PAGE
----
My grandfather, Dean Spinks, was a well-known area architect for many years, and there is a part of his story that is a great inspiration to me, which has motivated me to pursue my own dreams. As I

GOURD TURTLE — BEVAN: It is a very detailed Yellow-blotched Sawback Turtle. All of its texture was hand-sculpted and the gourd is its entire shell and neck. I sculpted the rest. (CARA BEVAN photo)
GOURD TURTLE — BEVAN: It is a very detailed Yellow-blotched Sawback Turtle. All of its texture was hand-sculpted and the gourd is its entire shell and neck. I sculpted the rest. (CARA BEVAN photo)

understand it, he had a dream of being a cartoonist. He was an incredibly talented artist, but he felt that he needed to pursue a career he could count on. He was very good at what he did, but he gave up his dream, and I’ve felt that it’s important to learn from that and go for my own dreams.

My grandmother, Yvonne Spinks, is my inspiration for the gourd art that I am now creating. She was a folk artist for many

GOURD CAT — BEVAN: A life-sized cat sculpture. It's made of 9 large gourds and intricately painted to resemble a real cat named Pooka (it was a custom ordered piece). It's 13" tall. (CARA BEVAN photo)
GOURD CAT — BEVAN: A life-sized cat sculpture. It’s made of 9 large gourds and intricately painted to resemble a real cat named Pooka (it was a custom ordered piece). It’s 13″ tall. (CARA BEVAN photo)

years, and she would collect gourd seeds from the Cherokee Gourd Festival each year. I get a lot of my gourds from her as she has thousands of them!

HUB: Is there anything you’ve learned along the way so far that you would like to share here?

BEVAN: It is important to have respect and appreciation for all animals. They need to be loved for who and what they are, for they all have a purpose, a job to do. We don’t have to like them all to respect them. For many years, I was an arachnophobe. Then, some writing spiders took up residence at the front of our house. We were

ROOSTER PAINTING — BEVAN: This painting is titled 'Fowl Foreign: Garth.' 16x20" acrylic on canvas. Garth was our most colorful pet rooster (mixture of many breeds) and was found thrown from a car into a rose bush across our driveway! We rescued and took care of him; he was a great rooster. (CARA BEVAN photo)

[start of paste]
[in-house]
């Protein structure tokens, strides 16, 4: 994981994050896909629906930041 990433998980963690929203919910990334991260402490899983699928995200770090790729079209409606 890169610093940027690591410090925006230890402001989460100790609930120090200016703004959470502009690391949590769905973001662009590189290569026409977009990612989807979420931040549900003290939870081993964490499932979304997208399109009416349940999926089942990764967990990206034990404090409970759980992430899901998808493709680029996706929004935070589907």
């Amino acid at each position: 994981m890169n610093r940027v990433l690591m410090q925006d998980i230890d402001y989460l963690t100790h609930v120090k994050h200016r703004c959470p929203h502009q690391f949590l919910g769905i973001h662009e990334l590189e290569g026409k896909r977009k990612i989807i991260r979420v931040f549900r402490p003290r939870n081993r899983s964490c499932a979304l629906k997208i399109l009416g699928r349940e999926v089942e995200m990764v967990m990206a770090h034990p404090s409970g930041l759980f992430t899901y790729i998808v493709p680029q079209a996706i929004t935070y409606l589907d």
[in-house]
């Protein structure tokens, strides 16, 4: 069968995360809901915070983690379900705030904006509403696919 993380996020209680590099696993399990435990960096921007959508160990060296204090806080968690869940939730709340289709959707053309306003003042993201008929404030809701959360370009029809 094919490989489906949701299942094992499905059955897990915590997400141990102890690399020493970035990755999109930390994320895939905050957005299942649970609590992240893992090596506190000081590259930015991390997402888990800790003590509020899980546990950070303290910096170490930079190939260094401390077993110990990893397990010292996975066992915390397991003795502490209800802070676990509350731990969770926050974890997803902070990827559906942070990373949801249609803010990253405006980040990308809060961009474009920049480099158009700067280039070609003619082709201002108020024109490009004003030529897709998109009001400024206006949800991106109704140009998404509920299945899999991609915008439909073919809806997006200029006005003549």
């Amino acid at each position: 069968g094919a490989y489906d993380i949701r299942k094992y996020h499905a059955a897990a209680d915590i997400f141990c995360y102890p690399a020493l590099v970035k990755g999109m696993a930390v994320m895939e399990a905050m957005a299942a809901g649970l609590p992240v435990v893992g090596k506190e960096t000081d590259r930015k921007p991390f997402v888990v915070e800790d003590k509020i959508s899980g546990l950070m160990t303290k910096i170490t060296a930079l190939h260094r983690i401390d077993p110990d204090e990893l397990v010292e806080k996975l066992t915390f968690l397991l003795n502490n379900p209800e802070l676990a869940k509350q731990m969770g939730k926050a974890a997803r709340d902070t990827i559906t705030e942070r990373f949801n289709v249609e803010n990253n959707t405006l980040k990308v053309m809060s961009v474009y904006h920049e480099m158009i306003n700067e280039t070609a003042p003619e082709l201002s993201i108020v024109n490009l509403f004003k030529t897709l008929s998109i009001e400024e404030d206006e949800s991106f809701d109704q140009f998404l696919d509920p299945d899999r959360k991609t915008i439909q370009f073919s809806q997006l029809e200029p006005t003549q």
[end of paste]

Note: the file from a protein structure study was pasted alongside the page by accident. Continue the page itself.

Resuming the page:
ROOSTER PAINTING — BEVAN: This painting is titled ‘Fowl Foreign: Garth.’ 16×20″ acrylic on canvas. Garth was our most colorful pet rooster (mixture of many breeds) and was found thrown from a car into a rose bush across our driveway! We rescued and took care of him; he was a great rooster. (CARA BEVAN photo)

able to watch them through the seasons, and I developed such a great appreciation for them. They are so motherly, clever, crafty and smart! One of my first formal paintings ended up being a portrait of a writing spider.

The day you stop learning, you die. Don’t let your fears overwhelm you. Try a new technique, a new idea. If it works, keep going with it; if not, go on to other things. Every artistic endeavor I’ve attempted so far — gourd sculpting, fine art painting, book illustration — has challenged me to learn, to see

ACRYLIC BULLDOG — BEVAN: This portrait is named 'Grady White Barnes.' 8x10" acrylic on wood. (CARA BEVAN photo)
ACRYLIC BULLDOG — BEVAN: This portrait is named ‘Grady White Barnes.’ 8×10″ acrylic on wood. (CARA BEVAN photo)

what happens, what sticks and what doesn’t. Always keep learning, looking for new experiences.

Email DEBORAH MARCUS at visionsofsong@gmail.com.

 

WHERE TO SEE                CARA’S WORK

Cara Bevan: Art from the Heart
— www.carabevan.com
— NobleD9C@aol.com

— Brightside Gallery, 170 Worth Street, Asheboro

GOURD BEETLE — BEVAN: The Gourd Beetle is a ‘Goliath Beetle,’ and my first realistically sculpted gourd beetle. Made of 2 gourds, wire and clays. About 8 inches long. (CARA BEVAN photo)
GOURD BEETLE — BEVAN: The Gourd Beetle is a ‘Goliath Beetle,’ and my first realistically sculpted gourd beetle. Made of 2 gourds, wire and clays. About 8 inches long. (CARA BEVAN photo)

Also find her at these upcoming festivals:
— Aug. 13-15 — Mountain Gourd Gathering,
Cedar Mountain (Transylvania County)
— Sept. 19 — Bugfest, Raleigh
http://bugfest.org/
— Oct. 10 — High Point University Fall Festival
— Nov. 20-22 — Roy’s Folks Crafts Fair,
High Point